Although compensation and retention always have been challenges for utilities and other companies not traditionally involved in trading, the advent of hedge funds and other non-energy-based...
The Top Utility Stocks
A review of total shareholder returns shows how growth and merger strategies drove performance last year.
“I would rather be certain of a good result than hopeful of a great one.” —Warren Buffett
“Widows and orphans” is a term that has been used to describe typical investors in electric utility stocks. The utility companies, however, prefer to describe their appeal to investors as “long-term investments.” Accordingly, rather than focus on one-year returns, many utilities emphasize their shareholder performance over the long run—typically a three- or five-year period.
To better understand the performance of the electric utility sector from both a short-term and long-term perspective, we examined the total shareholder return (TSR)—dividends plus change in stock price—of 58 electric companies 1 for 2005 and for three- and five-year periods. 2
We grouped these companies into four categories to better understand the impact of alternative strategies on investor performance: 3
Recovering utilities. During the past five years, recovering companies have changed their strategies. Their earlier strategies for aggressive earnings growth, through access to easy credit plus balance sheet leverage, generally failed. So over the past several years, these companies have been recovering by pursuing the so-called “back-to-basics” strategy—selling businesses and assets, scaling back wholesale and retail energy marketing initiatives, and focusing on core utility operations.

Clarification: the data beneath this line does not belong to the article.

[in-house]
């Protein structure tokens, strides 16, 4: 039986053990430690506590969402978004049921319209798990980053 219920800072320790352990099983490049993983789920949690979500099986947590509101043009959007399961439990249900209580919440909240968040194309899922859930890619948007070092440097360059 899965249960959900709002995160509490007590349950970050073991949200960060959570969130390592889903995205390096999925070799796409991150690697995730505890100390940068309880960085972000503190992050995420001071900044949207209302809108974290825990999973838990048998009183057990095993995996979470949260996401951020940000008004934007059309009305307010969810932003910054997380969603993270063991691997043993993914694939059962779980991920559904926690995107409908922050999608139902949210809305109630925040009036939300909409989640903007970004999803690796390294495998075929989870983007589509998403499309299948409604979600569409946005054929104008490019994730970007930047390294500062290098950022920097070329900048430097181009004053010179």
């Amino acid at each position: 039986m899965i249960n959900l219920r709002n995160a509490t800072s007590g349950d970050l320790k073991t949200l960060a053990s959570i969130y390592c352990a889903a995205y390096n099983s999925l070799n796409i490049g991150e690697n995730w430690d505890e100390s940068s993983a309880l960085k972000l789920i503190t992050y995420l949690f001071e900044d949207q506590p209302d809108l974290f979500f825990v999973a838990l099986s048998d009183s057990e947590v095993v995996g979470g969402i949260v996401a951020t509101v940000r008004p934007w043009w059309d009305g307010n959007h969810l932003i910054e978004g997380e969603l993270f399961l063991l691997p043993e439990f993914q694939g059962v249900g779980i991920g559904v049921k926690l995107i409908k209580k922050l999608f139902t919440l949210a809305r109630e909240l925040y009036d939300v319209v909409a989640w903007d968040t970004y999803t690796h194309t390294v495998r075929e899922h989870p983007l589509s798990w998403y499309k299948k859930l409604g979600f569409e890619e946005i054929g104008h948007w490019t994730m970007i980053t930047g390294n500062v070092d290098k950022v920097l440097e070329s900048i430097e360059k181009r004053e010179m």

Traditionalist utilities. These companies have pursued a consistent strategy during the past five years—and even longer for many of them. Even though most traditionalist utilities have unregulated businesses, their management teams are not focused there. These companies always have emphasized their regulated utility businesses in terms of capital investment, management attention and focus, and positioning with investors.
Growth utilities. These companies are more complex. In response to the Enron collapse, many of these utilities scaled back their growth strategies, but only to a point. Without exception, growth companies have utility businesses that they strive to run well. However, they also focus on their competitive businesses, e.g., non-regulated base power-plant development, wholesale and retail energy marketing, oil and gas exploration and production, and LNG development.
Merger utilities. These utilities are pursuing “scale” mergers and have announced transactions during 2005. In connection with each of these transactions, the merger companies have indicated that M&A is part of a larger growth strategy.
The 2005 Performance Story
For the second year in a row, the Dow Jones Utility Index outperformed its Industrials counterpart in 2005. Moreover, 2005 was the third consecutive period in which the Utility Index showed annual gains of more than 20 percent. The 2005 gains primarily resulted from:
- Performance of the Duke Energy, Exelon, and Public Service Enterprise Group mergers;
- Continuing performance of the growth-recovery strategies of TXU and AES; and
- The appeal of the constructive regulatory regime in which Edison International (Southern California Edison) and